FDA Approves Alunbrig for ALK+ NSCLC Treatment

On April 28, 2017, the U.S. Food and Drug Administration (FDA) approved AlunbrigTM (brigatinib) for people with ALK+ metastatic non-small cell lung cancer (NSCLC) who have progressed on or are intolerant to Xalkori (crizotinib). Alunbrig is an oral therapy that may be taken with or without food.1,2

Alunbrig Clinical Trial Data

The FDA approval of Alunbrig comes after results from a phase II clinical trial showed positive tumor response rates. The ALTA (ALK in Lung Cancer Trial of AP26113) trial, which is ongoing, is an open-label trial for patients with ALK+ NSCLC, whose cancer had progressed on crizotinib. Alunbrig is continuing to be studied in a phase III trial to assess efficacy and safety in comparison to crizotinib in patients with locally advanced or metastatic ALK+ NSCLC who have not received prior treatment with an ALK inhibitor.2 The most common side effects, occurring in at least 25% of patients, were nausea, diarrhea, fatigue, cough, and headache.1 Full prescribing information for Alunbrig can be found here.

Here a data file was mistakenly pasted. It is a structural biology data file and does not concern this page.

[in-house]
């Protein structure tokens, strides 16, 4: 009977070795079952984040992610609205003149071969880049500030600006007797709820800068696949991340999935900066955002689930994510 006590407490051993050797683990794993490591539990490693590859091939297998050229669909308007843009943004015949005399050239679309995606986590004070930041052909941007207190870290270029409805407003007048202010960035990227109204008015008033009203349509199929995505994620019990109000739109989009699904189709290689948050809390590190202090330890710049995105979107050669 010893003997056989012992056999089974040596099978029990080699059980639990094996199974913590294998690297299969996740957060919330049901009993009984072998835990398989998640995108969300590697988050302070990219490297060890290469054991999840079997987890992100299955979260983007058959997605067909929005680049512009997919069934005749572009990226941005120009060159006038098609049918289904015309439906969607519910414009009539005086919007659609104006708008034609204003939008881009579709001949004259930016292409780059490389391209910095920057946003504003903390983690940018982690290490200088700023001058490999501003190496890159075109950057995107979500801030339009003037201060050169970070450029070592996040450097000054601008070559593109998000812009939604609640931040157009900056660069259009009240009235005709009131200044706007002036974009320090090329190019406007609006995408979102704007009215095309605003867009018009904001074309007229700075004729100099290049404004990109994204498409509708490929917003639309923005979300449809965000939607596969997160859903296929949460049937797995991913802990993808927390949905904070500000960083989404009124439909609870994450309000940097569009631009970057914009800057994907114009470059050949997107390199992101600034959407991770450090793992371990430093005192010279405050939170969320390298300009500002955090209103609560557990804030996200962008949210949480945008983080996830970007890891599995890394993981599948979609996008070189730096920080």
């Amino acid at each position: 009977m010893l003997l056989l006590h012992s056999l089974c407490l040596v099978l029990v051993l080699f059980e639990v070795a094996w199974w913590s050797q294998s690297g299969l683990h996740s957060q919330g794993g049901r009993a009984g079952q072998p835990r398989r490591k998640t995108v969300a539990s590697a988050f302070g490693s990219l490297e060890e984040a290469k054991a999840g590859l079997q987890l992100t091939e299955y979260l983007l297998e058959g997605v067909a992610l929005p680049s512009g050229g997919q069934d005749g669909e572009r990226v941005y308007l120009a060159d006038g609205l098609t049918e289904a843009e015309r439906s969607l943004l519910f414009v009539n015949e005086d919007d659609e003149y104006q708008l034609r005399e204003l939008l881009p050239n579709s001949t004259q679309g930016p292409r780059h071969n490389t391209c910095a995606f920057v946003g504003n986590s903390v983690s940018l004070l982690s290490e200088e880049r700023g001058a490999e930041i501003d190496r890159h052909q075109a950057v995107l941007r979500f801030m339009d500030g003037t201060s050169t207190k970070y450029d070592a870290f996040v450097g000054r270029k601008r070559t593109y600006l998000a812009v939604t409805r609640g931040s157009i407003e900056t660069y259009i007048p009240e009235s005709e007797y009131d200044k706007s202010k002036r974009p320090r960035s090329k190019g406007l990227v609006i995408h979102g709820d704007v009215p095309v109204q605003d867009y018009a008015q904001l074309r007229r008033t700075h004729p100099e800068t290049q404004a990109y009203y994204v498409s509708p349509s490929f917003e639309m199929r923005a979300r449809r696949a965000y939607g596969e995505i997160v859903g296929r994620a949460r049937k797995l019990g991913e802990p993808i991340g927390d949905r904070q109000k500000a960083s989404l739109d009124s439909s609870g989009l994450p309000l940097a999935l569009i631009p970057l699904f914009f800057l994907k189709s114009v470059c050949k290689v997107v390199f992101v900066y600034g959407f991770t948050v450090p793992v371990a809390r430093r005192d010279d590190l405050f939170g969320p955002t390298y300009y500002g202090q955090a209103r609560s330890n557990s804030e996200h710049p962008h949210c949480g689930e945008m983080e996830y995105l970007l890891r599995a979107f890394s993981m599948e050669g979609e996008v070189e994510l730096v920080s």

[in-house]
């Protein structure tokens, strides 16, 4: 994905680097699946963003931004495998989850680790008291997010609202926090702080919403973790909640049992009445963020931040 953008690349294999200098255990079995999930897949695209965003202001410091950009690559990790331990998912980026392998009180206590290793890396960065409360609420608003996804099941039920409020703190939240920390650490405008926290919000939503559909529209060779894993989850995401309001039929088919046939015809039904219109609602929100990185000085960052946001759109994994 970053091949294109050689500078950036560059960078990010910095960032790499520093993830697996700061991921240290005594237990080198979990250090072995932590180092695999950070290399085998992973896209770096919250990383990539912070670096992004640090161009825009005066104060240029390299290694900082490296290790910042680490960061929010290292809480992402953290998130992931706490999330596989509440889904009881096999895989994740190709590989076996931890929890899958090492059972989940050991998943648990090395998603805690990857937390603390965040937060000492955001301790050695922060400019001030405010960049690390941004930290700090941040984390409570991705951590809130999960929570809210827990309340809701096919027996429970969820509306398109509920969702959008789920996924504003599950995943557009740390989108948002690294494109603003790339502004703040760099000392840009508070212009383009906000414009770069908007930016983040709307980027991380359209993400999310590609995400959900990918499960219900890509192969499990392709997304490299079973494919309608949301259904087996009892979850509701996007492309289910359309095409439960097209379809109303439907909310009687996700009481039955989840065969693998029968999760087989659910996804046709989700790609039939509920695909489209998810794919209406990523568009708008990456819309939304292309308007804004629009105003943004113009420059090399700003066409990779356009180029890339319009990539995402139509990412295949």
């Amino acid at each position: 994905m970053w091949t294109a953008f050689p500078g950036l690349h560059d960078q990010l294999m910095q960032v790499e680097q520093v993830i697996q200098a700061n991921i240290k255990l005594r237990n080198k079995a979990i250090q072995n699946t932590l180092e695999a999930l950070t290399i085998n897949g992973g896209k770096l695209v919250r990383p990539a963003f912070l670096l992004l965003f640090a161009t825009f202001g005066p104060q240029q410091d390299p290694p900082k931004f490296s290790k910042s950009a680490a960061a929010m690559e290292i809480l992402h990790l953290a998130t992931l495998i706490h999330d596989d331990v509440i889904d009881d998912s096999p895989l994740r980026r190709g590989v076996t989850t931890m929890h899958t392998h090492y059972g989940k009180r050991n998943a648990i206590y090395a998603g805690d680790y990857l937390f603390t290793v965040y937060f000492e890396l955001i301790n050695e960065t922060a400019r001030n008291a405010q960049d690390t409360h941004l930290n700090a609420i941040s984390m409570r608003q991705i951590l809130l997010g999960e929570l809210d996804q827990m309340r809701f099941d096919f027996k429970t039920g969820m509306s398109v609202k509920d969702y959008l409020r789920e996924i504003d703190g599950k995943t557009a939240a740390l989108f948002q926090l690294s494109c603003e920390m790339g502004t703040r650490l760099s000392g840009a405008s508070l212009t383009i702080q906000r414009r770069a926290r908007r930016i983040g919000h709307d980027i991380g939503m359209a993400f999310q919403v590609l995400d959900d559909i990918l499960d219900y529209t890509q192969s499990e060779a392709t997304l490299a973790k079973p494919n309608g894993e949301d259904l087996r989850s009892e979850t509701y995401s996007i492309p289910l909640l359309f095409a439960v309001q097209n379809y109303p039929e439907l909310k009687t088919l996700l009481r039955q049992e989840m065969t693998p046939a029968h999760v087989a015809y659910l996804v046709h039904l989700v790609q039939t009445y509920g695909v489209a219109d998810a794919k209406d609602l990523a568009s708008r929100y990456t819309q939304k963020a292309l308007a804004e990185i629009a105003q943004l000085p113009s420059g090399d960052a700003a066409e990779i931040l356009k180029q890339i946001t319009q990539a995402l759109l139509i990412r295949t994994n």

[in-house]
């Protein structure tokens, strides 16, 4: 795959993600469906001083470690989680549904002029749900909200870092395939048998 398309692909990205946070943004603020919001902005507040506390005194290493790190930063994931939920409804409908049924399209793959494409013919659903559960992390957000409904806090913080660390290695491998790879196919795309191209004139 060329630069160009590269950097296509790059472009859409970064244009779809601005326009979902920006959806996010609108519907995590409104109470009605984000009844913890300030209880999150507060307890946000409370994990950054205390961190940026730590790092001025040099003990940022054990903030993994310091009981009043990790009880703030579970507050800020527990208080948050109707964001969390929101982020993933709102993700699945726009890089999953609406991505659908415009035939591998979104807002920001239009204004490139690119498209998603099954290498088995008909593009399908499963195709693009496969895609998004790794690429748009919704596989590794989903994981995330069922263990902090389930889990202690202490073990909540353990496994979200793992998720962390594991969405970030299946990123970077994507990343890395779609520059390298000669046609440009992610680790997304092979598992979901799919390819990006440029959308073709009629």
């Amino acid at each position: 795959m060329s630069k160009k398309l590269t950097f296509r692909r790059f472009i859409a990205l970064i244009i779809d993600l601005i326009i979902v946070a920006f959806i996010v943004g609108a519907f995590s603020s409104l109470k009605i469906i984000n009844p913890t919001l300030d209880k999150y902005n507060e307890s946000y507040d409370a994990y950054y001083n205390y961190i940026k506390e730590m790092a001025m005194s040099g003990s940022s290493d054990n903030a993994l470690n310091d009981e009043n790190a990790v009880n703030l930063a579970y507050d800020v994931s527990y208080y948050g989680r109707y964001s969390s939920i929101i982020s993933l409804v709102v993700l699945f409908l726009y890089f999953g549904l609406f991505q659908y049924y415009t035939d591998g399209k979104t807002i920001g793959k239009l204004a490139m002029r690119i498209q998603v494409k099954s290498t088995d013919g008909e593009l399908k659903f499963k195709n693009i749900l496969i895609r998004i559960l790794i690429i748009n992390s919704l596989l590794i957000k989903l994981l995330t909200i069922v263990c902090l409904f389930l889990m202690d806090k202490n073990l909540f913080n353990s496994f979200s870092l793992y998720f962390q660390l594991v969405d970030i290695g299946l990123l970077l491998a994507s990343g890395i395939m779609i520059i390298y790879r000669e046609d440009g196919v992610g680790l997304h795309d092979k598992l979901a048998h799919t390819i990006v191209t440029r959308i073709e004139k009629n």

“The rapid development of Alunbrig is a tribute to the dedication of many research scientists and clinicians who carefully designed and developed this new medicine to address unmet medical needs in the ALK+ NSCLC patient population. Most importantly, we would like to thank the patients and families who participated in the clinical trials,” said Andy Plump, M.D., Ph.D., Takeda Chief Medical and Scientific Officer.2

About ALK

An estimated 3-5% of lung tumors have mutations on the ALK gene, which stands for Anaplastic Lymphoma Kinase. ALK mutations are more common in light smokers (defined as less than 10 pack years*) and/or never-smokers (patients are considered “never smokers” if they have smoked less than 100 cigarettes in their lifetime). These mutations are also associated with younger patient age and adenocarcinomas. In its normal capacity, the ALK gene provides instructions for a protein (anaplastic lymphoma kinase) that plays an important role in cell growth, division, and maturation. Damage to the genes causes normal cells to change and become cancer cells. When there is a mutation to ALK gene, the cancerous cells are activated to grow and multiply.3,4

Alunbrug is a targeted therapy discovered by ARIAD Pharmaceuticals, Inc., which was acquired by Takeda in February 2017.2

View References

Comments

Poll